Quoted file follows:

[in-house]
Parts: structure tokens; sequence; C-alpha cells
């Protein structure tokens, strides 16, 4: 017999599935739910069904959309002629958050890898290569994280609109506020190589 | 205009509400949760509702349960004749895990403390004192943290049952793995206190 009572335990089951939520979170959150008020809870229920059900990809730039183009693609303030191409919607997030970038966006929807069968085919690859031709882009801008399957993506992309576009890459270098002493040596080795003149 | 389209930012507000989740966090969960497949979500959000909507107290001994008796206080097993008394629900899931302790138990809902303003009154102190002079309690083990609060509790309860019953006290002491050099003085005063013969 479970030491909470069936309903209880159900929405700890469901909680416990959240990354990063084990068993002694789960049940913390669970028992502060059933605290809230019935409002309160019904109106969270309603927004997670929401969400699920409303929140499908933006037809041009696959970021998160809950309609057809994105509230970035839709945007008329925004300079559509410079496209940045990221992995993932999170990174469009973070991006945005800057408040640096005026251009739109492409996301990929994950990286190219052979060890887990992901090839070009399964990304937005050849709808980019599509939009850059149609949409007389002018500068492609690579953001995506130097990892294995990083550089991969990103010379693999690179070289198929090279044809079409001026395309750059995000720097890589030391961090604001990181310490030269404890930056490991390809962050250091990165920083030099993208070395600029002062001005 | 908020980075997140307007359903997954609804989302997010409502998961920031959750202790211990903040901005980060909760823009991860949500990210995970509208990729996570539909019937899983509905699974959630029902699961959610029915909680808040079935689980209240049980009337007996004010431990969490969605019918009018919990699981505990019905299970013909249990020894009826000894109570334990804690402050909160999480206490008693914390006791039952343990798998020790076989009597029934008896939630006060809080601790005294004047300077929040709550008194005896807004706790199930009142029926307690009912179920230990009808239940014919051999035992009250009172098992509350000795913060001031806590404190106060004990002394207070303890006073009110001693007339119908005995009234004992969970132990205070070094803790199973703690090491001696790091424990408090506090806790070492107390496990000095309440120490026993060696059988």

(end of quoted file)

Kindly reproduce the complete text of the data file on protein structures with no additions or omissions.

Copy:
[in-house]
Parts: structure tokens; sequence; C-alpha cells
């Protein structure tokens, strides 16, 4: 017999599935739910069904959309002629958050890898290569994280609109506020190589 | 205009509400949760509702349960004749895990403390004192943290049952793995206190 009572335990089951939520979170959150008020809870229920059900990809730039183009693609303030191409919607997030970038966006929807069968085919690859031709882009801008399957993506992309576009890459270098002493040596080795003149 | 389209930012507000989740966090969960497949979500959000909507107290001994008796206080097993008394629900899931302790138990809902303003009154102190002079309690083990609060509790309860019953006290002491050099003085005063013969 479970030491909470069936309903209880159900929405700890469901909680416990959240990354990063084990068993002694789960049940913390669970028992502060059933605290809230019935409002309160019904109106969270309603927004997670929401969400699920409303929140499908933006037809041009696959970021998160809950309609057809994105509230970035839709945007008329925004300079559509410079496209940045990221992995993932999170990174469009973070991006945005800057408040640096005026251009739109492409996301990929994950990286190219052979060890887990992901090839070009399964990304937005050849709808980019599509939009850059149609949409007389002018500068492609690579953001995506130097990892294995990083550089991969990103010379693999690179070289198929090279044809079409001026395309750059995000720097890589030391961090604001990181310490030269404890930056490991390809962050250091990165920083030099993208070395600029002062001005 | 908020980075997140307007359903997954609804989302997010409502998961920031959750202790211990903040901005980060909760823009991860949500990210995970509208990729996570539909019937899983509905699974959630029902699961959610029915909680808040079935689980209240049980009337007996004010431990969490969605019918009018919990699981505990019905299970013909249990020894009826000894109570334990804690402050909160999480206490008693914390006791039952343990798998020790076989009597029934008896939630006060809080601790005294004047300077929040709550008194005896807004706790199930009142029926307690009912179920230990009808239940014919051999035992009250009172098992509350000795913060001031806590404190106060004990002394207070303890006073009110001693007339119908005995009234004992969970132990205070070094803790199973703690090491001696790091424990408090506090806790070492107390496990000095309440120490026993060696059988």